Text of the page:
The Pledge of Allegiance Doesn’t Mean What You Think It Means
If you grew up going to public schools in the United States, then you have recited the Pledge of Allegiance countless times and could probably utter all the words in your sleep. But, have you ever asked yourself why? Do you know who wrote the pledge? Do you know the motives behind the author? Did you know the pledge has been revised over the years? Fear not, liberty activist Kenny Lovett, who you may remember for being arrested while filming the police, has broken down everything you need to know on his Facebook page in the form of a video.
Lovett starts his video by warning his audience that they have been conditioned by the Pledge of Allegiance, for which he also admits to being a victim. He adds,
The pledge doesn’t mean what you think it means
He continues to introduce the pledges author, Francis Bellamy, a Christian Socialist minister and author who, not surprisingly, was a big proponent of socializing education. Bellamy championed ‘the rights of working people and the equal distribution of economic resources, which he believed was inherent in the teachings of Jesus. In other words, he believed in the violence of the state in which productive members of society would have their wealth forcefully extracted from them in order to pay for those members of society who failed to produce. Ironically, Bellamy was relieved of his ministerial duties in 1891 and was forced to leave the church for his socialist themed sermons and eventually left the religion all together. That very same year, Bellamy was hired by Daniel Sharp Ford, who owned a popular childrens magazine, Youth’s Companion.
The Boston based magazine, who marketed their subscriptions to public schools, were selling American Flags as a marketing campaign as a means to bolster their premium subscriptions. Youth’s Companion was, not surprisingly, a huge supporter of the school house flag movement which aimed to put a flag in every classroom in the nation. By 1892, the magazine had sold over 26,000 flags to public schools. However the sales of the flags eventually slowed down and the magazine needed a way to energize the campaign. So, the Pledge of Allegiance was born.
Bellamy wrote the original pledge in August of 1892 and it was published in the September 8th issue of Youth’s Campanion. The original pledge read as follows:
“I pledge allegiance to my Flag and to* the Republic for which it stands, one nation, indivisible, with liberty and justice for all”
(* ‘to’ added in October 1892).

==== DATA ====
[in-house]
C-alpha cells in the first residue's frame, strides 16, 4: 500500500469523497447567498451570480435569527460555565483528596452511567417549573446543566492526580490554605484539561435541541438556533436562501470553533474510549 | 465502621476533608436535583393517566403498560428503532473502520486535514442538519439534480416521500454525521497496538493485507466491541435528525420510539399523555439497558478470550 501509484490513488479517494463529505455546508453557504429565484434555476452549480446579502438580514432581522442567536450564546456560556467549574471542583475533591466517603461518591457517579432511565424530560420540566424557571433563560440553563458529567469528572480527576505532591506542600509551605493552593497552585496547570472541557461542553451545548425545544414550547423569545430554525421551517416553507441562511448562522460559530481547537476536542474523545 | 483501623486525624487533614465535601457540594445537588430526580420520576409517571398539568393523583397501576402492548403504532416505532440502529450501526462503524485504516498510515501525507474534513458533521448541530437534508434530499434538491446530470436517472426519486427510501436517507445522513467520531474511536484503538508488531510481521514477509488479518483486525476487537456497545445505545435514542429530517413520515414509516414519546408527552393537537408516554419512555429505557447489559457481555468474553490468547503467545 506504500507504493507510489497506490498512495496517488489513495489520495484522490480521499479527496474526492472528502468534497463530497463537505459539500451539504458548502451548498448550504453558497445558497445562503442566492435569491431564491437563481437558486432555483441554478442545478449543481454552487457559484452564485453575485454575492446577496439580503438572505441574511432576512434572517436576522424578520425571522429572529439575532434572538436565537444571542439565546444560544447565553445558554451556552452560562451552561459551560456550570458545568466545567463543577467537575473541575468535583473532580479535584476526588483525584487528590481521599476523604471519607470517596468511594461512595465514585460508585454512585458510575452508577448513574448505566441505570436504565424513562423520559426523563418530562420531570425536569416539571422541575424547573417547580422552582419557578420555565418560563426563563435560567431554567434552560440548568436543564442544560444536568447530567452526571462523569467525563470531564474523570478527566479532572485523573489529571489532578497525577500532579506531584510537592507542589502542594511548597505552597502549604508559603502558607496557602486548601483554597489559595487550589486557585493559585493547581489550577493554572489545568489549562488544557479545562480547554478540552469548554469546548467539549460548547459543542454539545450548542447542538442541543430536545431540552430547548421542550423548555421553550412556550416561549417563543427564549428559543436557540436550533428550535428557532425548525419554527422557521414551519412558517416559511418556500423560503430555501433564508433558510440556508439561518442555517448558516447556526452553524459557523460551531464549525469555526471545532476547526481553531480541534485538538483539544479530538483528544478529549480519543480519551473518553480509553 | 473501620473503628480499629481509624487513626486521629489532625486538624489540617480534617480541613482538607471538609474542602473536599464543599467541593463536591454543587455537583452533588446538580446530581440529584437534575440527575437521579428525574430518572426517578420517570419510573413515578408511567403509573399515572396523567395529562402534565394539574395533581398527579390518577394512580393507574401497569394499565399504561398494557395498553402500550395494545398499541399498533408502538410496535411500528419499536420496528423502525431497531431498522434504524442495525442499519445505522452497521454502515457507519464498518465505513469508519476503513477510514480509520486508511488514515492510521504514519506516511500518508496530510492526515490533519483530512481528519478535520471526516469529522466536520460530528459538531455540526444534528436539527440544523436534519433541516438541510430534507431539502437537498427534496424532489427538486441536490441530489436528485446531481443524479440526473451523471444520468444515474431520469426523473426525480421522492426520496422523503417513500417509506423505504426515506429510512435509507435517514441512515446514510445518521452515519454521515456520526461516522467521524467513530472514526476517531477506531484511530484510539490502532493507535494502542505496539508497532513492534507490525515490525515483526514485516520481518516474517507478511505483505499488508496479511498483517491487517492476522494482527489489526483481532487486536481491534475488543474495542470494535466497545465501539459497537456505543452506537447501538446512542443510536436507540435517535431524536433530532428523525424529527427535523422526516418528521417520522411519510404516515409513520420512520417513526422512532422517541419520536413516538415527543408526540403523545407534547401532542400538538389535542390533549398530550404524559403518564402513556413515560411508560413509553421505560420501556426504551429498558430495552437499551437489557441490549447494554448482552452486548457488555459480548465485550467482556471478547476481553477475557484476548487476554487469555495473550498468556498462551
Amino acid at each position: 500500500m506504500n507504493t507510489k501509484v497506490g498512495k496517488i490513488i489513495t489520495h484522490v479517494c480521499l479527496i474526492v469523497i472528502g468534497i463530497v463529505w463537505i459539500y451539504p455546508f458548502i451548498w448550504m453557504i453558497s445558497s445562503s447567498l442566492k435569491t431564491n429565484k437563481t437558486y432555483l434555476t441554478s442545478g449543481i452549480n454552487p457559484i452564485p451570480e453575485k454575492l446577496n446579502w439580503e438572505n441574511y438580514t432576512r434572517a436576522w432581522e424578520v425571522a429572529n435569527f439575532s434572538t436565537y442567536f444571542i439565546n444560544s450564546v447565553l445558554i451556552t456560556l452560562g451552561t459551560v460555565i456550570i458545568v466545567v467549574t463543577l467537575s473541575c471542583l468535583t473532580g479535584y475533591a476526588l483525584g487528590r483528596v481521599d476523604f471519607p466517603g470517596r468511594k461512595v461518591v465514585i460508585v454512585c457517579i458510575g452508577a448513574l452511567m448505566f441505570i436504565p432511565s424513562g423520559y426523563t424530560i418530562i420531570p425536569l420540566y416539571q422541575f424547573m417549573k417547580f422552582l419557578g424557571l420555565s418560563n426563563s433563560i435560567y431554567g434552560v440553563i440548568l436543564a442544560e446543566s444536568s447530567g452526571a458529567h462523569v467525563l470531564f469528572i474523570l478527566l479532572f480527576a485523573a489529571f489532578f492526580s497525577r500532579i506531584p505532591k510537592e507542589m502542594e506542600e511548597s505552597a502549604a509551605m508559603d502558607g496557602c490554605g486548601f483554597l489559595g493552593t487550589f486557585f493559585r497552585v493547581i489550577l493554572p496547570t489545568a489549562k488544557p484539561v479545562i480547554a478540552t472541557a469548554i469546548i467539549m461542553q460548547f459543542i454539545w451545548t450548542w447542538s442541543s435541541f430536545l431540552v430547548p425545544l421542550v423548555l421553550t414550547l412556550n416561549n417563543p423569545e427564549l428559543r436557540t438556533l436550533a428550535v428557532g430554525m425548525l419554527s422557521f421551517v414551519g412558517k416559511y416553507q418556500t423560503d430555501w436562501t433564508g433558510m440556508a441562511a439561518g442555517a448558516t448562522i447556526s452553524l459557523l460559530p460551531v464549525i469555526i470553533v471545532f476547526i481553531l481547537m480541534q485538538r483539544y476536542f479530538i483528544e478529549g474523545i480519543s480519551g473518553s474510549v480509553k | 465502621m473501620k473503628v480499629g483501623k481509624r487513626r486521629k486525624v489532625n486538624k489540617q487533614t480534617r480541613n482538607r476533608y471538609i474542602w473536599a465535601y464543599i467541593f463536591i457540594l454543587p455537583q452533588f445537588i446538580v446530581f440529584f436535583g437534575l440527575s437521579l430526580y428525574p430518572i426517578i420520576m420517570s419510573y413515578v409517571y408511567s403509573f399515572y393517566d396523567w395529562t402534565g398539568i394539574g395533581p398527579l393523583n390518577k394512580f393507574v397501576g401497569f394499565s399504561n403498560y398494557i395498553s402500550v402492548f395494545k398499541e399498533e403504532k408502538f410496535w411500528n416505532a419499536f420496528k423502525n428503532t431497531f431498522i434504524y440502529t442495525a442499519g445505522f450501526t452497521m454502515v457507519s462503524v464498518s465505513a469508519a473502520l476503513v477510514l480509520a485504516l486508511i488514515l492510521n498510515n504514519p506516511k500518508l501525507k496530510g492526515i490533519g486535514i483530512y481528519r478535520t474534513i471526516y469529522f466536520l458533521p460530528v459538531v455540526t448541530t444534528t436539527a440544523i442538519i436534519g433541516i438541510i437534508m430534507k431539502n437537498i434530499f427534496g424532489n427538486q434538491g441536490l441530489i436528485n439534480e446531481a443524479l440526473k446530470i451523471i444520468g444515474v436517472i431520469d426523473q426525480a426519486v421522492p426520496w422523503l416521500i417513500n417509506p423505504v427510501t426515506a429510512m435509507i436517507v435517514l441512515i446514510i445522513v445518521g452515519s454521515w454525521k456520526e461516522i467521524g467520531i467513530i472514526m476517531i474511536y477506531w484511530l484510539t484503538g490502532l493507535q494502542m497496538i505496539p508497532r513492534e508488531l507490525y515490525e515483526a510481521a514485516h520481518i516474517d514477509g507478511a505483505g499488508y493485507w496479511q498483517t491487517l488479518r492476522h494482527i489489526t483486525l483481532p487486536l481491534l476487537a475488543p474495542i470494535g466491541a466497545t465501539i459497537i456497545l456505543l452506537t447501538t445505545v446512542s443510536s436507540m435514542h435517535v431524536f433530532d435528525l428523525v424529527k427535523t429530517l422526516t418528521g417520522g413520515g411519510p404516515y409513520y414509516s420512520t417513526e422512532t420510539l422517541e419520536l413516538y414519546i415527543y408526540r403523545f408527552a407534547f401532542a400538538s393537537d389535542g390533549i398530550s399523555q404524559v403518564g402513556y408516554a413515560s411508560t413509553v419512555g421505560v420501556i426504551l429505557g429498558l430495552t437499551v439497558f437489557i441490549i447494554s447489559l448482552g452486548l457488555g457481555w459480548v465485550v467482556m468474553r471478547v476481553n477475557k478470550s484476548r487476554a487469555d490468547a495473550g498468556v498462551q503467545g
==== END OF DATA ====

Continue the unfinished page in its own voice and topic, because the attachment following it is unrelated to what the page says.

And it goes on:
Bellamy promptly went to speak at the national meeting of school superintendents to promote the new pledge and flag ritual. The convention liked the idea and created a committee of educators to implement the program. Bellamy was selected as the chair (conflict of interest much?) and in predictable fashion, he and his committee created the directive for schools to participate in a flag raising ceremony while reciting his pledge . The recital was originally accompanied by the “Bellamy salute”, which eerily resembles the Nazi salute and was removed during World War II for that very reason. And that, ladies and gentleman, is why you stood everyday before class and recited the Pledge of Allegiance.
Lovett explains in his video that beyond the shady beginnings of the pledge, he takes issue with the actual words. In fact, he doesn’t even go beyond the first five words before he throws up his own red flag.
“I pledge allegiance to the flag…”
He goes on to define the word allegiance, “loyalty or commitment of a subordinate to a superior or of an individual to a group or cause.” In a country of supposedly free individuals, that definitely goes against the grain of liberty. Lovett states,
“I don’t know about you people, but I don’t want my kids growing up thinking that the government is their lord, or their master”.
He concludes the video by advocating that the pledge be taken out of schools and further warns that parents should take their kids out of public schools as it only serves to condition. He reminds us of a famous quote by the socialist, Adolf Hitler–
He alone, who owns the youth, gains the future
When asked what prompted him to create the video, Lovett said that he drives a truck for a living and has a lot of time to think. He has also been in some Facebook debates recently regarding the Pledge of Allegiance in schools, and thought that creating a video would have more of an impact.
I’m just trying to educate people and just because it sounds good or looks good doesn’t mean it’s good. And especially If the government says it’s good, that should be a red flag and you need to research it.
Now that you know the pledge was nothing more than a socialist marketing gimmick, you may be inclined to skip the pledge of allegiance in your next class, or government meeting. However, you must be warned, individuals not yet aware of the history may freak out. For example, Mason Michalec decided to sit during a pledge ceremony in his public school and ended up earning a 2 day suspension. Michalec was protesting government policies such as the NSA spying programs and proposed internet regulations such as CISPA. He stated that he loves his country, just not his government.
Interesting Revisions to the Pledge of Allegiance
1923 – the National Flag Conference called for the words “my Flag” to be changed to “the Flag of the United States”, so that new immigrants would not confuse loyalties between their birth countries and the United States
1942 – The Bellamy Salute was discontinued due to the similarity to the Nazi Salute. It was changed to the hand-over-heart gesture when congress amended the Flag Code.
1954 – The phrase “under God” was incorporated into the Pledge of Allegiance June 14, 1954, by a Joint Resolution of Congress amending §4 of the Flag Code enacted in 1942